The biggest takeaway Microsoft is hoping to deliver this week, sources say, is that Windows 10 is built on a single, common "core" (known internally as "OneCore") that will work across a variety of devices, from phones, tablets, PCs, large-screen displays like the company's Perceptive Pixel multitouch-screen devices, and ultimately, Xbox.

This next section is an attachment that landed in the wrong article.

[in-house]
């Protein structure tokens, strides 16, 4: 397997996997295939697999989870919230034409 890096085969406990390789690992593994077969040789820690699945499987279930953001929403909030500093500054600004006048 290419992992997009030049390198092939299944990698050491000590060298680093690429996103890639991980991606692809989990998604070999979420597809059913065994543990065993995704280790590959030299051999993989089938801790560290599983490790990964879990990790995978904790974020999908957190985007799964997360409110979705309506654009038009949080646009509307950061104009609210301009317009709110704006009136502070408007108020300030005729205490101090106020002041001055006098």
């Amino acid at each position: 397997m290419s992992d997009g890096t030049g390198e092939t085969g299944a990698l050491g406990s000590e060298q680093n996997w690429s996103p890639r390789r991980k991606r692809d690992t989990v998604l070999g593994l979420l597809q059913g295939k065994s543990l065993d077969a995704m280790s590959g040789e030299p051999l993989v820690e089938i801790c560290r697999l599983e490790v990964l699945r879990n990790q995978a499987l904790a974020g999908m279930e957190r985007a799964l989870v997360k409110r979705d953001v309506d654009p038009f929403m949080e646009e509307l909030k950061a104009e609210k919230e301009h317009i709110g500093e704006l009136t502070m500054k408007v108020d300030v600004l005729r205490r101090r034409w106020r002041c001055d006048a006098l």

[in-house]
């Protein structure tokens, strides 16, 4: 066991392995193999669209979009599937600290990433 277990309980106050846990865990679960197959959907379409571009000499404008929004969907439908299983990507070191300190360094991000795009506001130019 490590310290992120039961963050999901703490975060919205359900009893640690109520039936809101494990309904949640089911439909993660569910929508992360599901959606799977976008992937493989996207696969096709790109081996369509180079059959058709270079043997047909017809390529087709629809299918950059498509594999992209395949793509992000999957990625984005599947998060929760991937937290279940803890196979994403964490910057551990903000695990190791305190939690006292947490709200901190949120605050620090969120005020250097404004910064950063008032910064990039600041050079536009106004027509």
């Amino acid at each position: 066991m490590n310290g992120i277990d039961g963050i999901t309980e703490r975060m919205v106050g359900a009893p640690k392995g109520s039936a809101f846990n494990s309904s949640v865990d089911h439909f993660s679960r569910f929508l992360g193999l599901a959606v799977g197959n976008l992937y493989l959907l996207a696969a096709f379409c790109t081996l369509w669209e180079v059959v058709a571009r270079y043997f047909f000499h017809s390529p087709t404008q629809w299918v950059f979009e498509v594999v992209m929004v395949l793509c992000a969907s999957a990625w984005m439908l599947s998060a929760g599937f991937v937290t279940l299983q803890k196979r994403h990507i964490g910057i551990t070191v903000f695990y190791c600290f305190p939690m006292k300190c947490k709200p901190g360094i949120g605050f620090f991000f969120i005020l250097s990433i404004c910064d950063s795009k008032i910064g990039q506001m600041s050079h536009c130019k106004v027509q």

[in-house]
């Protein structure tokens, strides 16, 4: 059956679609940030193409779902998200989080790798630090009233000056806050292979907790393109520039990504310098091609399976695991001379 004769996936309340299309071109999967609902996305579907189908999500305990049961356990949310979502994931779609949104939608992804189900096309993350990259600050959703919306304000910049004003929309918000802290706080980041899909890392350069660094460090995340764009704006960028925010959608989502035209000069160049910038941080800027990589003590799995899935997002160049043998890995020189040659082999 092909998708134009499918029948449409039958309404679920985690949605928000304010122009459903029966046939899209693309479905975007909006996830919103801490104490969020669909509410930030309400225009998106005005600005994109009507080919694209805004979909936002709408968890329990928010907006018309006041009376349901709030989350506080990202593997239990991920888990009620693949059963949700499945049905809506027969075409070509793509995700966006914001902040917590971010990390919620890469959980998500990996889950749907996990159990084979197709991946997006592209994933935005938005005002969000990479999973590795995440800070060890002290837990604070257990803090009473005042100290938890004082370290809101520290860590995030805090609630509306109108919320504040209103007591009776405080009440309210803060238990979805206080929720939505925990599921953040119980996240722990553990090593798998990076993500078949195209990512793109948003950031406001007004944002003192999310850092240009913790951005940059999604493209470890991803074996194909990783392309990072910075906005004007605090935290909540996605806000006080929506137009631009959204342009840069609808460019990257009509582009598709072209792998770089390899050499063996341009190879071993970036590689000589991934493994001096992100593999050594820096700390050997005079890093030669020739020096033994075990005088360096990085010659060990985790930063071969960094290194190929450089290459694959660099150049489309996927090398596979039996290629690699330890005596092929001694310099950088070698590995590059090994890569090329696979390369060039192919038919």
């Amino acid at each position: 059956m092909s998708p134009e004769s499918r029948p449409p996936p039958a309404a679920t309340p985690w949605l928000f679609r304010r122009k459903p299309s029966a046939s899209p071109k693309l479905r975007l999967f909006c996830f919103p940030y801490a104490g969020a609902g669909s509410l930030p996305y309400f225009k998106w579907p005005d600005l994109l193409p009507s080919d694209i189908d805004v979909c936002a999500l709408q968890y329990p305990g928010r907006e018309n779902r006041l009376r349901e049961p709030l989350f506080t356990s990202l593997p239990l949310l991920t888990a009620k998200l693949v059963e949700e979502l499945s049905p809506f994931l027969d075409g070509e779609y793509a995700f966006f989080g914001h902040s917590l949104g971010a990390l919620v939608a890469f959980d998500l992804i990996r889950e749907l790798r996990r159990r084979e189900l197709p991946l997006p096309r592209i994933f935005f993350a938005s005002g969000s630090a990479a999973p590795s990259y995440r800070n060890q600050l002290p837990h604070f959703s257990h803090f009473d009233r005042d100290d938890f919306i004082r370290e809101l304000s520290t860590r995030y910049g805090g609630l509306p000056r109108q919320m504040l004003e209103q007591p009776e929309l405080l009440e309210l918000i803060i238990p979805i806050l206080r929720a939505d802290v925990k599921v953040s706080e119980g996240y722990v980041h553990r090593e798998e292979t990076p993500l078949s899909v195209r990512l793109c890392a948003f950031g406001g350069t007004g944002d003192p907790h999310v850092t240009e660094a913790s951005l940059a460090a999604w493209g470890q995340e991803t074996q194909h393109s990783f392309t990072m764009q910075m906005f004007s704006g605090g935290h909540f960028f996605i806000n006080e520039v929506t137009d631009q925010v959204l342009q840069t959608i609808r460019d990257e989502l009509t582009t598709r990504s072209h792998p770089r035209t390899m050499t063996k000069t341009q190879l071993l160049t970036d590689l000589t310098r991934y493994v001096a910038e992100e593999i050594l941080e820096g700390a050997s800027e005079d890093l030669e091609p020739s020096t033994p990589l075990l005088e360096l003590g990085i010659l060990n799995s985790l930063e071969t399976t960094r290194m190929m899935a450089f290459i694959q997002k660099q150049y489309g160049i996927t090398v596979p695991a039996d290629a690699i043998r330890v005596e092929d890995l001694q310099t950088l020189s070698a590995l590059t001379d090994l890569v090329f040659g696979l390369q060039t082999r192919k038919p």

OneCore implies more than just the common kernel that Microsoft touted as part of its Windows 8/Windows Phone 8 stories. In addition to the OS kernel, OneCore also includes the dynamic link libraries (DLLs), application platform layer and other pieces of the operating system. Microsoft's pitch to developers with Windows 10 will be they can target the same core environment with their apps, and those "Universal" apps will work across a range of screen sizes. These apps will be available in a single store, rather than separate Windows, Windows Phone and Xbox stores.